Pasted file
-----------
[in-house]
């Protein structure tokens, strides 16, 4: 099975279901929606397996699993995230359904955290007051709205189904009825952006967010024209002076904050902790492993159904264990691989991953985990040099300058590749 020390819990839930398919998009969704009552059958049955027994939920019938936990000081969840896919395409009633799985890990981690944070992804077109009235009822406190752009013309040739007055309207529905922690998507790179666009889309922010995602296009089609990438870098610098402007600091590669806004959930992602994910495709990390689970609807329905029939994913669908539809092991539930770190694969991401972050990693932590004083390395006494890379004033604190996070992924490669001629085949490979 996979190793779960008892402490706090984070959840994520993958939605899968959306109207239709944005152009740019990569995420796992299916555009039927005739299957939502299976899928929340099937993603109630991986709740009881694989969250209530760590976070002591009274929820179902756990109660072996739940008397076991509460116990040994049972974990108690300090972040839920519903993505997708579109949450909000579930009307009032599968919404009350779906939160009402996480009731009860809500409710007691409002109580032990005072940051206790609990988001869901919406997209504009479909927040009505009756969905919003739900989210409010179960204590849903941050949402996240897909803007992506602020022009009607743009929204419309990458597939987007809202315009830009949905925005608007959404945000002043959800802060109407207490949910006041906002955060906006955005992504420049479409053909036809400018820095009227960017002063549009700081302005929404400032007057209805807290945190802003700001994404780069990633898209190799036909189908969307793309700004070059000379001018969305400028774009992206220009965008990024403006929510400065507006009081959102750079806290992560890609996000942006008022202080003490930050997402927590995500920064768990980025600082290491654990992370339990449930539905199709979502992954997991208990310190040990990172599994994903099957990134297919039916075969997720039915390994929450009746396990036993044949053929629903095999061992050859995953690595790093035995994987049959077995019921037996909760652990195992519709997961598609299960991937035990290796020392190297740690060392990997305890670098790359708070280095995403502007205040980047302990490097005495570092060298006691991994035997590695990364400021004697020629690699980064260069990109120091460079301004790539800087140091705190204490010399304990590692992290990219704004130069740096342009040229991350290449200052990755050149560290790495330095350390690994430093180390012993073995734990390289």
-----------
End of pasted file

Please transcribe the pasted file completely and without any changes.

[in-house]
């Protein structure tokens, strides 16, 4: 099975279901929606397996699993995230359904955290007051709205189904009825952006967010024209002076904050902790492993159904264990691989991953985990040099300058590749 020390819990839930398919998009969704009552059958049955027994939920019938936990000081969840896919395409009633799985890990981690944070992804077109009235009822406190752009013309040739007055309207529905922690998507790179666009889309922010995602296009089609990438870098610098402007600091590669806004959930992602994910495709990390689970609807329905029939994913669908539809092991539930770190694969991401972050990693932590004083390395006494890379004033604190996070992924490669001629085949490979 996979190793779960008892402490706090984070959840994520993958939605899968959306109207239709944005152009740019990569995420796992299916555009039927005739299957939502299976899928929340099937993603109630991986709740009881694989969250209530760590976070002591009274929820179902756990109660072996739940008397076991509460116990040994049972974990108690300090972040839920519903993505997708579109949450909000579930009307009032599968919404009350779906939160009402996480009731009860809500409710007691409002109580032990005072940051206790609990988001869901919406997209504009479909927040009505009756969905919003739900989210409010179960204590849903941050949402996240897909803007992506602020022009009607743009929204419309990458597939987007809202315009830009949905925005608007959404945000002043959800802060109407207490949910006041906002955060906006955005992504420049479409053909036809400018820095009227960017002063549009700081302005929404400032007057209805807290945190802003700001994404780069990633898209190799036909189908969307793309700004070059000379001018969305400028774009992206220009965008990024403006929510400065507006009081959102750079806290992560890609996000942006008022202080003490930050997402927590995500920064768990980025600082290491654990992370339990449930539905199709979502992954997991208990310190040990990172599994994903099957990134297919039916075969997720039915390994929450009746396990036993044949053929629903095999061992050859995953690595790093035995994987049959077995019921037996909760652990195992519709997961598609299960991937035990290796020392190297740690060392990997305890670098790359708070280095995403502007205040980047302990490097005495570092060298006691991994035997590695990364400021004697020629690699980064260069990109120091460079301004790539800087140091705190204490010399304990590692992290990219704004130069740096342009040229991350290449200052990755050149560290790495330095350390690994430093180390012993073995734990390289």